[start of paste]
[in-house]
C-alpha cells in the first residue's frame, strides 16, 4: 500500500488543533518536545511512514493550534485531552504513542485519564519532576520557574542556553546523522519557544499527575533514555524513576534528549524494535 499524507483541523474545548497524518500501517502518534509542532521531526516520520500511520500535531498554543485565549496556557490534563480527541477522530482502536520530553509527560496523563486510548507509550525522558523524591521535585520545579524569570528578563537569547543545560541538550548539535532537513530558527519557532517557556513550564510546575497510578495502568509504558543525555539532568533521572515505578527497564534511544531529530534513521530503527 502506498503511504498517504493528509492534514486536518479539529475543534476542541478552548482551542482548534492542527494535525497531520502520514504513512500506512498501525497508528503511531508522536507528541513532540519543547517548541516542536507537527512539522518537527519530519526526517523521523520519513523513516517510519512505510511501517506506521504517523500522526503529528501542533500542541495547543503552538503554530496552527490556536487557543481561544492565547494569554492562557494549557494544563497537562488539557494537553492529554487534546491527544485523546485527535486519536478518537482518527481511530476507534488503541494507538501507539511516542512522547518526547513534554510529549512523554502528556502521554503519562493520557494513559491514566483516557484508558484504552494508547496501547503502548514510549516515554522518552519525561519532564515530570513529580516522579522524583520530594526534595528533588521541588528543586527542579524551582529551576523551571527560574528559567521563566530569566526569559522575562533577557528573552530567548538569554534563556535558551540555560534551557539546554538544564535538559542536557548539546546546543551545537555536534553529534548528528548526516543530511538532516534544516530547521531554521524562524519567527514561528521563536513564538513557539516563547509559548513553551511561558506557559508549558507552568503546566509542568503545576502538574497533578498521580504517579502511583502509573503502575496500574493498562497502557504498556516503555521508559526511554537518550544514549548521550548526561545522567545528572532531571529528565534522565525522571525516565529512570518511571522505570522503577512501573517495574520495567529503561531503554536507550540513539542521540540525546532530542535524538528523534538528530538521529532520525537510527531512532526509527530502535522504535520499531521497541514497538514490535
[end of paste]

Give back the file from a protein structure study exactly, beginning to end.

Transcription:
[in-house]
C-alpha cells in the first residue's frame, strides 16, 4: 500500500488543533518536545511512514493550534485531552504513542485519564519532576520557574542556553546523522519557544499527575533514555524513576534528549524494535 499524507483541523474545548497524518500501517502518534509542532521531526516520520500511520500535531498554543485565549496556557490534563480527541477522530482502536520530553509527560496523563486510548507509550525522558523524591521535585520545579524569570528578563537569547543545560541538550548539535532537513530558527519557532517557556513550564510546575497510578495502568509504558543525555539532568533521572515505578527497564534511544531529530534513521530503527 502506498503511504498517504493528509492534514486536518479539529475543534476542541478552548482551542482548534492542527494535525497531520502520514504513512500506512498501525497508528503511531508522536507528541513532540519543547517548541516542536507537527512539522518537527519530519526526517523521523520519513523513516517510519512505510511501517506506521504517523500522526503529528501542533500542541495547543503552538503554530496552527490556536487557543481561544492565547494569554492562557494549557494544563497537562488539557494537553492529554487534546491527544485523546485527535486519536478518537482518527481511530476507534488503541494507538501507539511516542512522547518526547513534554510529549512523554502528556502521554503519562493520557494513559491514566483516557484508558484504552494508547496501547503502548514510549516515554522518552519525561519532564515530570513529580516522579522524583520530594526534595528533588521541588528543586527542579524551582529551576523551571527560574528559567521563566530569566526569559522575562533577557528573552530567548538569554534563556535558551540555560534551557539546554538544564535538559542536557548539546546546543551545537555536534553529534548528528548526516543530511538532516534544516530547521531554521524562524519567527514561528521563536513564538513557539516563547509559548513553551511561558506557559508549558507552568503546566509542568503545576502538574497533578498521580504517579502511583502509573503502575496500574493498562497502557504498556516503555521508559526511554537518550544514549548521550548526561545522567545528572532531571529528565534522565525522571525516565529512570518511571522505570522503577512501573517495574520495567529503561531503554536507550540513539542521540540525546532530542535524538528523534538528530538521529532520525537510527531512532526509527530502535522504535520499531521497541514497538514490535